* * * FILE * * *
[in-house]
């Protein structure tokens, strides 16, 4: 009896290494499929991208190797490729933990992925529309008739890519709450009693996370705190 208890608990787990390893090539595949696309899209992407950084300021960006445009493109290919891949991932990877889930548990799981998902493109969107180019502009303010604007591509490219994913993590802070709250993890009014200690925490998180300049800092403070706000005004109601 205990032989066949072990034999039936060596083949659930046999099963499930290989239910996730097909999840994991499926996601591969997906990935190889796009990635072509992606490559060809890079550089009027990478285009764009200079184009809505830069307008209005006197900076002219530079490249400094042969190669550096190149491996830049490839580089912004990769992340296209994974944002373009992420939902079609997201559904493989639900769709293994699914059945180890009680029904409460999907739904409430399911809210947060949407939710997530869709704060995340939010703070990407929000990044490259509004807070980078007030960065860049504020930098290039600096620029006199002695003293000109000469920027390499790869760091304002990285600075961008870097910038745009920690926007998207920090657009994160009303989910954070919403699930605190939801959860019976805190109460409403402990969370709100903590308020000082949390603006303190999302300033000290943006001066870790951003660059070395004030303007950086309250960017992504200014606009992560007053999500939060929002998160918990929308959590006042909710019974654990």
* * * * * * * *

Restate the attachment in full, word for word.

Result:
[in-house]
């Protein structure tokens, strides 16, 4: 009896290494499929991208190797490729933990992925529309008739890519709450009693996370705190 208890608990787990390893090539595949696309899209992407950084300021960006445009493109290919891949991932990877889930548990799981998902493109969107180019502009303010604007591509490219994913993590802070709250993890009014200690925490998180300049800092403070706000005004109601 205990032989066949072990034999039936060596083949659930046999099963499930290989239910996730097909999840994991499926996601591969997906990935190889796009990635072509992606490559060809890079550089009027990478285009764009200079184009809505830069307008209005006197900076002219530079490249400094042969190669550096190149491996830049490839580089912004990769992340296209994974944002373009992420939902079609997201559904493989639900769709293994699914059945180890009680029904409460999907739904409430399911809210947060949407939710997530869709704060995340939010703070990407929000990044490259509004807070980078007030960065860049504020930098290039600096620029006199002695003293000109000469920027390499790869760091304002990285600075961008870097910038745009920690926007998207920090657009994160009303989910954070919403699930605190939801959860019976805190109460409403402990969370709100903590308020000082949390603006303190999302300033000290943006001066870790951003660059070395004030303007950086309250960017992504200014606009992560007053999500939060929002998160918990929308959590006042909710019974654990």